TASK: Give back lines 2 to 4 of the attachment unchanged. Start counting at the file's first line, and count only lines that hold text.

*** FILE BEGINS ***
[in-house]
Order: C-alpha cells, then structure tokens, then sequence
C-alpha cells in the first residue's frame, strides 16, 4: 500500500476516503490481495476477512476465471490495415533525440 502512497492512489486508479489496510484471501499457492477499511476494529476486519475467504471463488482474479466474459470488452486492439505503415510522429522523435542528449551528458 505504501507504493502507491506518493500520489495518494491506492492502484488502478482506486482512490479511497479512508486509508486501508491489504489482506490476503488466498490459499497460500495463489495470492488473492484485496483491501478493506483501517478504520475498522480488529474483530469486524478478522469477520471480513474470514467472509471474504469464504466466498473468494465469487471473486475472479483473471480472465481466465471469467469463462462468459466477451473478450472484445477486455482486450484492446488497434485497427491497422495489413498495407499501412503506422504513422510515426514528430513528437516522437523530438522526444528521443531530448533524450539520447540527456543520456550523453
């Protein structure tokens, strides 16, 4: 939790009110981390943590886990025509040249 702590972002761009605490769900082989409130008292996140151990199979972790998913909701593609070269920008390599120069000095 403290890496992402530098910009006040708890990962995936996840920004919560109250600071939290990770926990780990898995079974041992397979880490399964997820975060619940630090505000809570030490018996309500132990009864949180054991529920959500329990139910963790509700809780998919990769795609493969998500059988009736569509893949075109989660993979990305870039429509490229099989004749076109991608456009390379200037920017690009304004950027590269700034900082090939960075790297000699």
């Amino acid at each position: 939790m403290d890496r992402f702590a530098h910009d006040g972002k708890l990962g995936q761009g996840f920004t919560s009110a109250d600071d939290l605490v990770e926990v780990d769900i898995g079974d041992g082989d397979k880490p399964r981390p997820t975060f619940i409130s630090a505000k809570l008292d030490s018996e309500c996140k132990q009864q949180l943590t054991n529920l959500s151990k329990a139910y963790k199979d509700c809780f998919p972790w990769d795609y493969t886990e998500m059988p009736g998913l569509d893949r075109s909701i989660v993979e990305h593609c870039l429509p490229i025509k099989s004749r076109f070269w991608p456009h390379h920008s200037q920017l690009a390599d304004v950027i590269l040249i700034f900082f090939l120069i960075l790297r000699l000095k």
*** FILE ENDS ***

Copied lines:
Order: C-alpha cells, then structure tokens, then sequence
C-alpha cells in the first residue's frame, strides 16, 4: 500500500476516503490481495476477512476465471490495415533525440 502512497492512489486508479489496510484471501499457492477499511476494529476486519475467504471463488482474479466474459470488452486492439505503415510522429522523435542528449551528458 505504501507504493502507491506518493500520489495518494491506492492502484488502478482506486482512490479511497479512508486509508486501508491489504489482506490476503488466498490459499497460500495463489495470492488473492484485496483491501478493506483501517478504520475498522480488529474483530469486524478478522469477520471480513474470514467472509471474504469464504466466498473468494465469487471473486475472479483473471480472465481466465471469467469463462462468459466477451473478450472484445477486455482486450484492446488497434485497427491497422495489413498495407499501412503506422504513422510515426514528430513528437516522437523530438522526444528521443531530448533524450539520447540527456543520456550523453
């Protein structure tokens, strides 16, 4: 939790009110981390943590886990025509040249 702590972002761009605490769900082989409130008292996140151990199979972790998913909701593609070269920008390599120069000095 403290890496992402530098910009006040708890990962995936996840920004919560109250600071939290990770926990780990898995079974041992397979880490399964997820975060619940630090505000809570030490018996309500132990009864949180054991529920959500329990139910963790509700809780998919990769795609493969998500059988009736569509893949075109989660993979990305870039429509490229099989004749076109991608456009390379200037920017690009304004950027590269700034900082090939960075790297000699």